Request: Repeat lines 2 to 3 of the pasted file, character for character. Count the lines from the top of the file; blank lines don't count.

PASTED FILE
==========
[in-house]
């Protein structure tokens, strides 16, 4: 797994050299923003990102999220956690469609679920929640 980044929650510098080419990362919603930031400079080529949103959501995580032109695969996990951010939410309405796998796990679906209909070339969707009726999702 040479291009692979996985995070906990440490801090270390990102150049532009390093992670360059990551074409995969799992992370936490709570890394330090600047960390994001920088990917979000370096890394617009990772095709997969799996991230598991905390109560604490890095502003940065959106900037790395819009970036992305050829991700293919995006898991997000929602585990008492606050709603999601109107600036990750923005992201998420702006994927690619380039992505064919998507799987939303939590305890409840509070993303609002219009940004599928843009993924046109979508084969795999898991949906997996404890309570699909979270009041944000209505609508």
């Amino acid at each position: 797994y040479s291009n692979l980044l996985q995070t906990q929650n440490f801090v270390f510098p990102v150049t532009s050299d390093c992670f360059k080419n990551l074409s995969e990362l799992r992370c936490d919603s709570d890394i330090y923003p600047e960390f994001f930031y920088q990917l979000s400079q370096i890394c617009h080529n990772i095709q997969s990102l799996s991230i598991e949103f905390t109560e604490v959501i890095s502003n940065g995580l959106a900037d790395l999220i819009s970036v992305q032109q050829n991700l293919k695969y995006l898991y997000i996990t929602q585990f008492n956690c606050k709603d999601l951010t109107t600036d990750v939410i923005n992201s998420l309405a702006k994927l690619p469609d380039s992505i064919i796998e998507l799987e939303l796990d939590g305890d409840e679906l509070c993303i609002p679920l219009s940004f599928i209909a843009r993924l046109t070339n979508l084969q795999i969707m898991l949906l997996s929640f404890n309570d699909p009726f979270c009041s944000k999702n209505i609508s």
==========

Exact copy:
């Protein structure tokens, strides 16, 4: 797994050299923003990102999220956690469609679920929640 980044929650510098080419990362919603930031400079080529949103959501995580032109695969996990951010939410309405796998796990679906209909070339969707009726999702 040479291009692979996985995070906990440490801090270390990102150049532009390093992670360059990551074409995969799992992370936490709570890394330090600047960390994001920088990917979000370096890394617009990772095709997969799996991230598991905390109560604490890095502003940065959106900037790395819009970036992305050829991700293919995006898991997000929602585990008492606050709603999601109107600036990750923005992201998420702006994927690619380039992505064919998507799987939303939590305890409840509070993303609002219009940004599928843009993924046109979508084969795999898991949906997996404890309570699909979270009041944000209505609508």
């Amino acid at each position: 797994y040479s291009n692979l980044l996985q995070t906990q929650n440490f801090v270390f510098p990102v150049t532009s050299d390093c992670f360059k080419n990551l074409s995969e990362l799992r992370c936490d919603s709570d890394i330090y923003p600047e960390f994001f930031y920088q990917l979000s400079q370096i890394c617009h080529n990772i095709q997969s990102l799996s991230i598991e949103f905390t109560e604490v959501i890095s502003n940065g995580l959106a900037d790395l999220i819009s970036v992305q032109q050829n991700l293919k695969y995006l898991y997000i996990t929602q585990f008492n956690c606050k709603d999601l951010t109107t600036d990750v939410i923005n992201s998420l309405a702006k994927l690619p469609d380039s992505i064919i796998e998507l799987e939303l796990d939590g305890d409840e679906l509070c993303i609002p679920l219009s940004f599928i209909a843009r993924l046109t070339n979508l084969q795999i969707m898991l949906l997996s929640f404890n309570d699909p009726f979270c009041s944000k999702n209505i609508s």